Among recent Texas arrivals is licensed marriage and family therapist Doreen Diego from Orangevale, who moved to the booming Dallas suburb of Celina to take advantage of real estate values, but also because she wanted to live in an area where more people share her conservative and Christian values.
She’s hardly alone, she says. She reports one like-minded neighbor on her block, four houses down, from Elk Grove and another from Rocklin. Four other residents on her block moved there from Orange County.
In California, she says she felt like “the odd man out.” When she got to Texas, the clerk at Chick-fil-A wished her “a blessed day.” It surprised her, but it was a pleasant surprise. She hears it all the time.
“It’s as common as going to Hawaii and hearing ‘Mahalo,’ ” she said.
Can I afford a house in Idaho?
In Idaho, Rebecca Van Camp is broker and owner of the Relocate208 (Idaho’s main area code), a real estate brokerage specializing in relocation, and has a popular Facebook group called “Bailing to Boise.”
She tries to keep political commentaries to a minimum on the Facebook group, and focus instead on helping people negotiate their move to the Gem State. Nevertheless, “my typical clientele are conservative and seeking a conservative state,” she said. “Especially Californians. To be frank, they feel like they are escaping something.”
The most frequently asked Facebook question by Californians, though, isn’t political. It’s, “How cold is it?”
Increasingly, the questions are: Can I afford a house in Idaho? Are there even any available?
Idaho real estate prices are among the fastest-rising in the country, according to the Federal Housing Finance Agency House Price Index. Buyers with cash are elbowing each other out. In picturesque Coeur d’Alene, far up in the north state, it’s almost too late for the average Sacramentan to get a deal on a house. Prices there now match Sacramento-area costs.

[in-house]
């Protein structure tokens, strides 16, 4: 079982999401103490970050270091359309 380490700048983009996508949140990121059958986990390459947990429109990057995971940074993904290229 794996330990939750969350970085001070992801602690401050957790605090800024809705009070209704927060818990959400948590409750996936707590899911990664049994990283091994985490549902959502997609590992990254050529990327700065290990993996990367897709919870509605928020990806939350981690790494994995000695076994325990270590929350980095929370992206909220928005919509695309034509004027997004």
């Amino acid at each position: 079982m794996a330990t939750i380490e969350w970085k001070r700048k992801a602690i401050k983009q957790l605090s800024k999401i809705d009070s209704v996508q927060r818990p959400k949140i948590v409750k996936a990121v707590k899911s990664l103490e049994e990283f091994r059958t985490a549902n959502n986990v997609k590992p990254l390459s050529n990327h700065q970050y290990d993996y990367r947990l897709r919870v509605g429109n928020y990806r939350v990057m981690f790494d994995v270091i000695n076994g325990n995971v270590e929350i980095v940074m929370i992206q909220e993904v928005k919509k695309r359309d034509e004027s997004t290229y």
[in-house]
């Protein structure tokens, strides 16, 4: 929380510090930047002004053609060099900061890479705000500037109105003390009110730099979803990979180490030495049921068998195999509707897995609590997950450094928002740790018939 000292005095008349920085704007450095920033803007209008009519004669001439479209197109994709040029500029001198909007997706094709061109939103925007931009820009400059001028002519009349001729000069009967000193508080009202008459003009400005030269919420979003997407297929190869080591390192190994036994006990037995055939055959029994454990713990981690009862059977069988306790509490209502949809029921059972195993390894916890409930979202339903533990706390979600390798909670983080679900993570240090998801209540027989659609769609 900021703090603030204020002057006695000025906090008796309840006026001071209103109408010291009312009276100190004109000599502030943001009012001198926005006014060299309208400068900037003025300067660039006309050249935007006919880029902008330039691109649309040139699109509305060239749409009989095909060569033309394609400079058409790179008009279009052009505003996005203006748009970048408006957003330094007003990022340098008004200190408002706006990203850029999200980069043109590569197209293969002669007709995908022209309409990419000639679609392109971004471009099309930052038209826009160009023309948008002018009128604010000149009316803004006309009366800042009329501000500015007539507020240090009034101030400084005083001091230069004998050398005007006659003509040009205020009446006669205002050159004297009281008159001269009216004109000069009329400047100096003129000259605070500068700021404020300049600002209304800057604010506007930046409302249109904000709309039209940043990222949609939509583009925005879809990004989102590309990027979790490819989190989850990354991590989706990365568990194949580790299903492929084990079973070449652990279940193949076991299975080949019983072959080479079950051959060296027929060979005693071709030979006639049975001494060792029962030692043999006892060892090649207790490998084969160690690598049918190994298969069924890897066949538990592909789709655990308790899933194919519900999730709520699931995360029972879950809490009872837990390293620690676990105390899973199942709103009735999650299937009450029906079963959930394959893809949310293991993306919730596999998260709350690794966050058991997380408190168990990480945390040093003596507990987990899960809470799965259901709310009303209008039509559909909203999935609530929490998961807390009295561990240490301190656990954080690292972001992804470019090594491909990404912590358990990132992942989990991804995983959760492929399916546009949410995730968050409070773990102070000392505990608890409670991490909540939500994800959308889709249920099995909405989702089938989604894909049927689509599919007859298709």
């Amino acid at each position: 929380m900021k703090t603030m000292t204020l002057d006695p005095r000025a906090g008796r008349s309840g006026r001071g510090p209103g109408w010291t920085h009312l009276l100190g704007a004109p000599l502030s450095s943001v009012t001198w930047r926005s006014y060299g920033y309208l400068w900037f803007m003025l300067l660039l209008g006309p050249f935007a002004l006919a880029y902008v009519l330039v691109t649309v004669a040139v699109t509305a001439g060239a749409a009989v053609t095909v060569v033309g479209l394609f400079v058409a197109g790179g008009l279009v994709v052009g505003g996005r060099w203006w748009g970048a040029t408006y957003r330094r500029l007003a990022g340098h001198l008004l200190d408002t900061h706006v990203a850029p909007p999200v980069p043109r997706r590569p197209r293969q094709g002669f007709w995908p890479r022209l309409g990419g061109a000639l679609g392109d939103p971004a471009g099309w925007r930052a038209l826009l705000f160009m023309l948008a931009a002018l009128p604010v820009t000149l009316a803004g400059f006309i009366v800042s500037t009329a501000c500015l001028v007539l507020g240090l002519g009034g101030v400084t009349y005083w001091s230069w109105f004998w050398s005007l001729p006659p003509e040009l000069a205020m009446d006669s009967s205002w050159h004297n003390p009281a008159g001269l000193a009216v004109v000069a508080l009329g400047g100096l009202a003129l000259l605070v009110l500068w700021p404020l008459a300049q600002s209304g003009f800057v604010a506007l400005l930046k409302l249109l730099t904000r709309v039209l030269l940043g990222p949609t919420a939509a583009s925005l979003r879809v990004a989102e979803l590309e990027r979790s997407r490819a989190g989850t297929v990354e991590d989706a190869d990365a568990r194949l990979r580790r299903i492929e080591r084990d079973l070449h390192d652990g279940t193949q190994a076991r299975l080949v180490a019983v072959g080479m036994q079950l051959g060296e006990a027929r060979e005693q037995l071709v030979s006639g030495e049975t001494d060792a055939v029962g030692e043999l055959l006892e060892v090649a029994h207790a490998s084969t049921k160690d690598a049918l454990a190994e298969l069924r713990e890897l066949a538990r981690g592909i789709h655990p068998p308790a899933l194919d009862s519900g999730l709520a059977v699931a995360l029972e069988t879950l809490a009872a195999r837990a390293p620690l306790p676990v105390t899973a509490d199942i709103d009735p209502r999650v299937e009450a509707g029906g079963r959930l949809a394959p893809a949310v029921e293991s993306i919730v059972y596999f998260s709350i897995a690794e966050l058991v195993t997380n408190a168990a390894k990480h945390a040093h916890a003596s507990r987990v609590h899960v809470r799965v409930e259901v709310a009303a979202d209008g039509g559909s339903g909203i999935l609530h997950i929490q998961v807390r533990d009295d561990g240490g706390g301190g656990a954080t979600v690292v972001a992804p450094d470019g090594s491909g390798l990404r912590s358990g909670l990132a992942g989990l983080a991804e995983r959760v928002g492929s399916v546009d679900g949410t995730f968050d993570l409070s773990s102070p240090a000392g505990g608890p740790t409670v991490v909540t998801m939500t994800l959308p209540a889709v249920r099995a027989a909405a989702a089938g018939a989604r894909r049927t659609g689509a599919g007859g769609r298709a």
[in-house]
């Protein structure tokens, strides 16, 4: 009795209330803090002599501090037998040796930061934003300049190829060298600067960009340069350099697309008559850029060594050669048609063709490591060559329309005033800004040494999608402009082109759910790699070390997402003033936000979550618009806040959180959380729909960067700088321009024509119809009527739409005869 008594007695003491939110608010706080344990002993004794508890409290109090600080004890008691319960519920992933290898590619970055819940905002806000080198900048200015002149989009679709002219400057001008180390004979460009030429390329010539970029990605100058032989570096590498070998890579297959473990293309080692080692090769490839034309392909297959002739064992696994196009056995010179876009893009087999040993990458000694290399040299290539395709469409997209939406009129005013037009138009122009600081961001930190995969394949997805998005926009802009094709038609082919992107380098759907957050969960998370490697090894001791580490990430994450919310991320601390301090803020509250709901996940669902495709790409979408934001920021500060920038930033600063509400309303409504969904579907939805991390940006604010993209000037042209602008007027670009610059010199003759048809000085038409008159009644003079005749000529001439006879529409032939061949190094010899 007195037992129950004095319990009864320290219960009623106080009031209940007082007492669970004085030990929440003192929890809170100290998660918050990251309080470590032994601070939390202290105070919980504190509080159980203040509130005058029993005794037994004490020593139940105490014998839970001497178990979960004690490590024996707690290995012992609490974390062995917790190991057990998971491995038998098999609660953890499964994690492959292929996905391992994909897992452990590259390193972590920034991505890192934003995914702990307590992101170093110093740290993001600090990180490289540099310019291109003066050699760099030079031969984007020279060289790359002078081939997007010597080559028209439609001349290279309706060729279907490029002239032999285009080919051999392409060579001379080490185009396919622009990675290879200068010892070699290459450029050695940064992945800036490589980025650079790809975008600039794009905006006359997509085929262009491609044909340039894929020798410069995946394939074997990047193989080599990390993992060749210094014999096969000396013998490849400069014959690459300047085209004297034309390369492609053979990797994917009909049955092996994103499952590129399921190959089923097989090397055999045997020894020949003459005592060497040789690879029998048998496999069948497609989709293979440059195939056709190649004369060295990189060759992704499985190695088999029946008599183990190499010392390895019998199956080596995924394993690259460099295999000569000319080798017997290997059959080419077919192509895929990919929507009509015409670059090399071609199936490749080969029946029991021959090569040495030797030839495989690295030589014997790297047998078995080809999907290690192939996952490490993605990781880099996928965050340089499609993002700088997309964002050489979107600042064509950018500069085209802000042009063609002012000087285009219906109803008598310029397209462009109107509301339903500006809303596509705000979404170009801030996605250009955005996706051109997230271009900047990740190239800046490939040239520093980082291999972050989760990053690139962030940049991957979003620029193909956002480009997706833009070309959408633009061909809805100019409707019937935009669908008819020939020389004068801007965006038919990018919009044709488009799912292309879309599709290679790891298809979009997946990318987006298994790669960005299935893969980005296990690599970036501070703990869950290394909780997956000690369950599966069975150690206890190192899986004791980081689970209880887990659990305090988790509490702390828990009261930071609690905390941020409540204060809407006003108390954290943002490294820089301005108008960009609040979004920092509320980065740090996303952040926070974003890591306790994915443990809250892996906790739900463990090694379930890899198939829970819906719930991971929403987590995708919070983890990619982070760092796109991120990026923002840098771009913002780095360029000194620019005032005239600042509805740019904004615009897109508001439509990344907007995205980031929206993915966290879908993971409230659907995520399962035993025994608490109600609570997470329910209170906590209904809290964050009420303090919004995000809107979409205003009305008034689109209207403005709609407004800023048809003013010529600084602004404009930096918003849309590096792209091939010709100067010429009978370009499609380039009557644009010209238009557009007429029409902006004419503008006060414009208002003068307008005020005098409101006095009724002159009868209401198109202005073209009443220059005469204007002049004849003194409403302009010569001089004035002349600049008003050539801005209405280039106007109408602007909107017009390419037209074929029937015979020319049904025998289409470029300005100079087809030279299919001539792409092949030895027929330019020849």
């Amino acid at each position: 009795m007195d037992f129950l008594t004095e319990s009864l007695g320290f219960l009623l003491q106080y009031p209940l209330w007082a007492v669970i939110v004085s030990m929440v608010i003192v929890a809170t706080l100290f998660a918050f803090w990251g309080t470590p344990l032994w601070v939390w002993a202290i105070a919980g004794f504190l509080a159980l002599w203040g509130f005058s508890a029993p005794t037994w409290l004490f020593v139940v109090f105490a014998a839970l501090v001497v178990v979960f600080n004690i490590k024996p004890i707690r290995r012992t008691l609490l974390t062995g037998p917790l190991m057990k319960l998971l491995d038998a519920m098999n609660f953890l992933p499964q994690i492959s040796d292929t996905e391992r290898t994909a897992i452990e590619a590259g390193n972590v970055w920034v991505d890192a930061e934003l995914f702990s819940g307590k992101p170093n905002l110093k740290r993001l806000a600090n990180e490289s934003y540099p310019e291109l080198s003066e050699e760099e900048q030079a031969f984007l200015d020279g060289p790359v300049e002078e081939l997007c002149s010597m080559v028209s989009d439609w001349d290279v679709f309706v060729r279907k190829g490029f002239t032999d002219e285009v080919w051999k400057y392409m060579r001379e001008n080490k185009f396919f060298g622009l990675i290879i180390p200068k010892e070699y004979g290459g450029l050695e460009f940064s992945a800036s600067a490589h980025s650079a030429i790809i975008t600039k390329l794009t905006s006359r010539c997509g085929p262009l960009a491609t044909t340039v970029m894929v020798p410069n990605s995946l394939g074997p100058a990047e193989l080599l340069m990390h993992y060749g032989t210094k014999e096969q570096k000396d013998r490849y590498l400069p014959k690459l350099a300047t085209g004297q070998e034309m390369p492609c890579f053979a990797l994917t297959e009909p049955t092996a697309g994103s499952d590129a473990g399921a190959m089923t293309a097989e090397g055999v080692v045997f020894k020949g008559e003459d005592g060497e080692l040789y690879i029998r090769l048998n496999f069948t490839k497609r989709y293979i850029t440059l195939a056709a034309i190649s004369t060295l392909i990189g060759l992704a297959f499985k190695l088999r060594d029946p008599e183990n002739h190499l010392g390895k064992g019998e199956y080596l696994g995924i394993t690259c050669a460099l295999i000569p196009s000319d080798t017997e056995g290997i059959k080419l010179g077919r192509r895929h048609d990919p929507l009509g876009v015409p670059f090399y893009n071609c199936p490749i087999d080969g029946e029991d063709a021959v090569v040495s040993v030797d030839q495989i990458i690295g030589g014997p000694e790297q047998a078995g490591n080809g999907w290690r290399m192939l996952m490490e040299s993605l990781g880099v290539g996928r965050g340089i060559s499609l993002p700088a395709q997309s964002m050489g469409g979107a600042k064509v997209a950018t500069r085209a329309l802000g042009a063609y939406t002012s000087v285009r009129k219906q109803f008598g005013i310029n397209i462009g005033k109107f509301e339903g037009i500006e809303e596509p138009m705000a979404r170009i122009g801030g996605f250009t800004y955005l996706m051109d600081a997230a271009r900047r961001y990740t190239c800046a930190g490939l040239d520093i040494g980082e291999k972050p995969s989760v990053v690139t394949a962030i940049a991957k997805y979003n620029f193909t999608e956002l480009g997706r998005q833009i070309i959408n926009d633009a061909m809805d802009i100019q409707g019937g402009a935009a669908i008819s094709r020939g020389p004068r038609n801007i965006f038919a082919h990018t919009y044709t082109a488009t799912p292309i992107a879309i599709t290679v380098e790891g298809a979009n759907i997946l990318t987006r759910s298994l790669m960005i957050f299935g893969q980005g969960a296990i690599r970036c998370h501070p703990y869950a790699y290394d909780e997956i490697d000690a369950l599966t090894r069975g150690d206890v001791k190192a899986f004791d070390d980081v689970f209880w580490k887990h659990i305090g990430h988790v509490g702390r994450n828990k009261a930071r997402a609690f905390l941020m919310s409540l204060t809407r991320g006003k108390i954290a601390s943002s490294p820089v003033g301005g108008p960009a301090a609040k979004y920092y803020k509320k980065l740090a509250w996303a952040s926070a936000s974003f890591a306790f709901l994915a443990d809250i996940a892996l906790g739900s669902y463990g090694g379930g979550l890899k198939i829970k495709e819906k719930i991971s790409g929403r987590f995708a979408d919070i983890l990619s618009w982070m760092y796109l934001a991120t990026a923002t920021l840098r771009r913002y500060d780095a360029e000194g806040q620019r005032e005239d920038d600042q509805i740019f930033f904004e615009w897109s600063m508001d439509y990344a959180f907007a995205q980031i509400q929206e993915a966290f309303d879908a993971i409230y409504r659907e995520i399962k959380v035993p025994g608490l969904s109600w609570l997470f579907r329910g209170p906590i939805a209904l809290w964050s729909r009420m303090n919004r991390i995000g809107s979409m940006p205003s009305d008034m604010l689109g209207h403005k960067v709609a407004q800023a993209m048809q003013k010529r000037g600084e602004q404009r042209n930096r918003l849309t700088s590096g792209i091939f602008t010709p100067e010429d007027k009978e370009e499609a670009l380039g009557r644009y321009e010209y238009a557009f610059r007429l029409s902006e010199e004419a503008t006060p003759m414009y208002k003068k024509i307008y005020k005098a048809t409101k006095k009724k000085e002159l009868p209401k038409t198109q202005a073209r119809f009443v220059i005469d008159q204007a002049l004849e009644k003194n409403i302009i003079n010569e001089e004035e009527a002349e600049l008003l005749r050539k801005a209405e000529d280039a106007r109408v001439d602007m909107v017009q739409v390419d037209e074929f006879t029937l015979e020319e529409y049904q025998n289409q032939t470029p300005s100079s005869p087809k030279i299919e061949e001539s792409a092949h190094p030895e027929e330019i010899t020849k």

Threadgill from Rancho Cordova says he ran into such a competitive real estate market when his family arrived in Twin Falls in early October that he and his wife decided to rent for now. They hope to buy some land in a more rural community outside of Twin Falls.
Idaho residents also have mixed feelings about the new arrivals from other states, especially Californians. Threadgill said he was warned about that. “We have friends from here who said, ‘Yeah, you just don’t need to announce to everybody where you are coming from.’”
But Threadgill said he has found Idahoans to be accommodating. No one has given him the “stink eye,” he says, although some are known to warn Californians not to bring any California ideas to Idaho.
The California diaspora is not new. State data show that California has lost net migration increasingly to other states most years during the last decade since the Great Recession, a period when housing prices soared in California.
It is not necessarily healthy for California to lose conservatives, says Jessica Levinson, a law professor and political commentator at Loyola Law School in Los Angeles.
The state needs a variety of voices in the public policy realm, she said. “We know from every study that diversity of viewpoints leads to better policy outcomes.”
She makes a distinction between conservatives who want to engage in respectful and serious policy discussions, versus more recently emboldened people on the political right who espouse opinions that are vitriolic, racist and non-substantive.
“The elephant in the room is that President Trump has apparently (changed) what is acceptable to say. He’s opened the flood gates for vile conversations,” she said. “Neither side can understand the other.”
In the Sacramento area, angry confrontations have spread this summer from the state Capitol steps to the streets of Placerville, where at times free speech has merged with hate speech.
In that climate, Levinson said, even old school Republicans, including those who do not support Trump, “feel ostracized and sidelined. I’m not saying let’s give Republicans a big hug right now, but we should allow for public policy differences.”
She predicts the rancor will last for some time, regardless of who is in the White House. “You can’t put the genie back in the bottle. This level of polarization does not just go away.”
Pandemic may accelerate trend
Politics aside, 2020 has posed another migration question: Will COVID-19 and the sudden embrace of telework cause young, tech-savvy workers to leave the state?
For years, California and Silicon Valley in particular had been plucking the best and the brightest from elsewhere, attracted by well-paying, cutting-edge jobs. In contrast, people leaving the state annually in recent years are less-educated, lower-income workers, according to various analysts, such as the Public Policy Institute of California.